It is hard to believe that just a few weeks ago, I was taking a group round the rose paddock, marvelling at the extraordinarily warm and beautiful weather and how amazing it was to still be cutting such fantastic roses for the time of the year!! With the best imagination it’s really hard to imagine! I console myself by digging deeper into a book on Tulips and isolating ones with some serious scent. Now that’s something worth dreaming about on this miserable day! Feast your senses on walking through drifts of Apricot and pale pink tulips wafting their exquisite scent on the light spring wind. My bulb wholesaler is going to enjoy this order but I in turn will delight at the sight of the first shoots emerging in April and the promise that comes with those green shiny leaves.
So it’s not too late to finish ordering spring bulbs from Anemones and Aconites to Narcissi and Tulips. I ordered mine on line from Parkers and Peter Nyssen. Worth setting a budget so as not to get carried away, especially on a day like today!!
Although the rest of us feel like hibernating thanks to the weather, we are starting to plant row upon row of Evelyn, Whiter Shade of Pale and Irish Hope. The digging is heavy going after all the rain and on a damp, misty afternoon the thought of a nice warm office (and even a filing tray) seems quite tempting. However it is a great feeling to be preparing for next year although we won’t be picking from these roses next season as we like to give them a year to get their roots established.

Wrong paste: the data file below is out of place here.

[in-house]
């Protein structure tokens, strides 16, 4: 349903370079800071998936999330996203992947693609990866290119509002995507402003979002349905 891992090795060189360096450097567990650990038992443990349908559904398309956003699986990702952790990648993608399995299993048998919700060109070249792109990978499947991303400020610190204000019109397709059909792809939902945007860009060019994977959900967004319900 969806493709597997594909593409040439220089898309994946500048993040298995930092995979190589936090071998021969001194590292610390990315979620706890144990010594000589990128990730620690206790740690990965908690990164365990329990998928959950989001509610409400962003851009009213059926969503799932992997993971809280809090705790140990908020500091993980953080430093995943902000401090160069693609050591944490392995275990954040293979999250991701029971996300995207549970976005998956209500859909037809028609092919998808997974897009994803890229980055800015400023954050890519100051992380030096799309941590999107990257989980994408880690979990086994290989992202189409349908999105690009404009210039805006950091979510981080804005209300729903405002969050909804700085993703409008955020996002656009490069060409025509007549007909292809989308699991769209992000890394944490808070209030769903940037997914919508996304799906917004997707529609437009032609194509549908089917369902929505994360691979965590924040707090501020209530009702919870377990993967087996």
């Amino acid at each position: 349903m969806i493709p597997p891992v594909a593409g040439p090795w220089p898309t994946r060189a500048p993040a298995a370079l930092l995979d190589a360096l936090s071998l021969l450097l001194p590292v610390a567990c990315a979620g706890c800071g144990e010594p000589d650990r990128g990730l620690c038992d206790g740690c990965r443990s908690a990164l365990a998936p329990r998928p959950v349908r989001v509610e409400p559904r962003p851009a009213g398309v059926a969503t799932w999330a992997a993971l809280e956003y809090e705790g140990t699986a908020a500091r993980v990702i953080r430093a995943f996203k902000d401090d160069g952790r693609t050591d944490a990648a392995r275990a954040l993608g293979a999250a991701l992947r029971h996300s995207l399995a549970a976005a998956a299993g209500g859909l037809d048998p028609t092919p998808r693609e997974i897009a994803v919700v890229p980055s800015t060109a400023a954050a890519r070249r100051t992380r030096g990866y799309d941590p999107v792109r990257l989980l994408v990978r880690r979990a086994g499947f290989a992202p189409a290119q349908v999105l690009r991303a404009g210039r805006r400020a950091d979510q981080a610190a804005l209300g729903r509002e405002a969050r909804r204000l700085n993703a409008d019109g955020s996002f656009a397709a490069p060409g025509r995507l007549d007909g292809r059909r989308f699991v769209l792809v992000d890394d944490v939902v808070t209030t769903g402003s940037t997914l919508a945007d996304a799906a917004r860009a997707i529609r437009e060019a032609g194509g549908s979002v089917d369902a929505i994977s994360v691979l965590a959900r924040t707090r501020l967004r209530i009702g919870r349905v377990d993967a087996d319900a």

We are still open on Fridays for bare rooted rose sales of Just Joey, Big Purple, Evelyn, Chandos Beauty, Breathtaking, Clare Marshall & Viridiflora.
You only have to look out of the window to realise that summer sadly is finally over and we are starting to put our roses to bed! They are being cut down to stop wind damage and then having a good covering of compost put around their roots before the polytunnels are removed and the roses are open to the elements for the winter. If it is anything like last winter they will carry on growing and barely lose their leaves but from an agronomy point of view we rather hope we might get a bit of cold to give them a period of complete rest and knock any unwanteds on the head! There may appear to be a period of inactivity but nothing ever stops in nature!
Finally the seasons are correcting themselves with the approach of some colder weather. To be cutting roses on 4th November is bizarre and wonderful but it does mean that the rush is now on to get the roses shut down for their winter hibernation before Christmas. The last stems of our English roses will be cut during the next few days and then next week they will be pruned down, the plastic tunnels removed and they will be exposed to the elements. Hopefully some cold conditions will kill off any overwintering pests and diseases. It has been a good year for roses and with luck we will be sustained through the dark winter weeks with memories of this long and beautiful summer.